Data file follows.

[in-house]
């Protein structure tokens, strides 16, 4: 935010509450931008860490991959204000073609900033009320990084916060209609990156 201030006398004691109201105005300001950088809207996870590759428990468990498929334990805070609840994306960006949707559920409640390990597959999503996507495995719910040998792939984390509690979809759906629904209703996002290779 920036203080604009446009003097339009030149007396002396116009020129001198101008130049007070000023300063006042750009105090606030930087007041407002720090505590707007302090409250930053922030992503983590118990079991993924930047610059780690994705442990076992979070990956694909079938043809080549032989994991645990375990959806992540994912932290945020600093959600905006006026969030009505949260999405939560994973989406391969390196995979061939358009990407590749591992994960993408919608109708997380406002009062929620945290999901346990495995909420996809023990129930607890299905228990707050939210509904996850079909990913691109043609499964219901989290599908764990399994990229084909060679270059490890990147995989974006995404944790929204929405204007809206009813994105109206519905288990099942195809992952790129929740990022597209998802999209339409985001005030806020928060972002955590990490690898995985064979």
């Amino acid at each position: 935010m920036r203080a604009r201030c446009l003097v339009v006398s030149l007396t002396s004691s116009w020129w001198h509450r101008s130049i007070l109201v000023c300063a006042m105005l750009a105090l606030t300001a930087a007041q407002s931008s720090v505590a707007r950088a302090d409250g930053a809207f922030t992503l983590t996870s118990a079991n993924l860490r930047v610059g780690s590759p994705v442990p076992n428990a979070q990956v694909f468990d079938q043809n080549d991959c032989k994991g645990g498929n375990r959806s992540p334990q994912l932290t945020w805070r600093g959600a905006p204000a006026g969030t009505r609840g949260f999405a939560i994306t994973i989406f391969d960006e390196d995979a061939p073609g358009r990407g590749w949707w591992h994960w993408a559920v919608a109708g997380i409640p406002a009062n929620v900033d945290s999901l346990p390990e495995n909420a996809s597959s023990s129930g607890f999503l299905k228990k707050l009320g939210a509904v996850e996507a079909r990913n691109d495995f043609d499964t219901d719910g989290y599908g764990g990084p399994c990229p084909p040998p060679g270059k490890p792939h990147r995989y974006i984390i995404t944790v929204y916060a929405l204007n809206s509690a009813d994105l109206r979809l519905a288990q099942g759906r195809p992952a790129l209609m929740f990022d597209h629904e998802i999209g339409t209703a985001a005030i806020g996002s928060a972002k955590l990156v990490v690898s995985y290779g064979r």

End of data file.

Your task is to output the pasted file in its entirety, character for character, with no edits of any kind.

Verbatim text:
[in-house]
């Protein structure tokens, strides 16, 4: 935010509450931008860490991959204000073609900033009320990084916060209609990156 201030006398004691109201105005300001950088809207996870590759428990468990498929334990805070609840994306960006949707559920409640390990597959999503996507495995719910040998792939984390509690979809759906629904209703996002290779 920036203080604009446009003097339009030149007396002396116009020129001198101008130049007070000023300063006042750009105090606030930087007041407002720090505590707007302090409250930053922030992503983590118990079991993924930047610059780690994705442990076992979070990956694909079938043809080549032989994991645990375990959806992540994912932290945020600093959600905006006026969030009505949260999405939560994973989406391969390196995979061939358009990407590749591992994960993408919608109708997380406002009062929620945290999901346990495995909420996809023990129930607890299905228990707050939210509904996850079909990913691109043609499964219901989290599908764990399994990229084909060679270059490890990147995989974006995404944790929204929405204007809206009813994105109206519905288990099942195809992952790129929740990022597209998802999209339409985001005030806020928060972002955590990490690898995985064979």
């Amino acid at each position: 935010m920036r203080a604009r201030c446009l003097v339009v006398s030149l007396t002396s004691s116009w020129w001198h509450r101008s130049i007070l109201v000023c300063a006042m105005l750009a105090l606030t300001a930087a007041q407002s931008s720090v505590a707007r950088a302090d409250g930053a809207f922030t992503l983590t996870s118990a079991n993924l860490r930047v610059g780690s590759p994705v442990p076992n428990a979070q990956v694909f468990d079938q043809n080549d991959c032989k994991g645990g498929n375990r959806s992540p334990q994912l932290t945020w805070r600093g959600a905006p204000a006026g969030t009505r609840g949260f999405a939560i994306t994973i989406f391969d960006e390196d995979a061939p073609g358009r990407g590749w949707w591992h994960w993408a559920v919608a109708g997380i409640p406002a009062n929620v900033d945290s999901l346990p390990e495995n909420a996809s597959s023990s129930g607890f999503l299905k228990k707050l009320g939210a509904v996850e996507a079909r990913n691109d495995f043609d499964t219901d719910g989290y599908g764990g990084p399994c990229p084909p040998p060679g270059k490890p792939h990147r995989y974006i984390i995404t944790v929204y916060a929405l204007n809206s509690a009813d994105l109206r979809l519905a288990q099942g759906r195809p992952a790129l209609m929740f990022d597209h629904e998802i999209g339409t209703a985001a005030i806020g996002s928060a972002k955590l990156v990490v690898s995985y290779g064979r």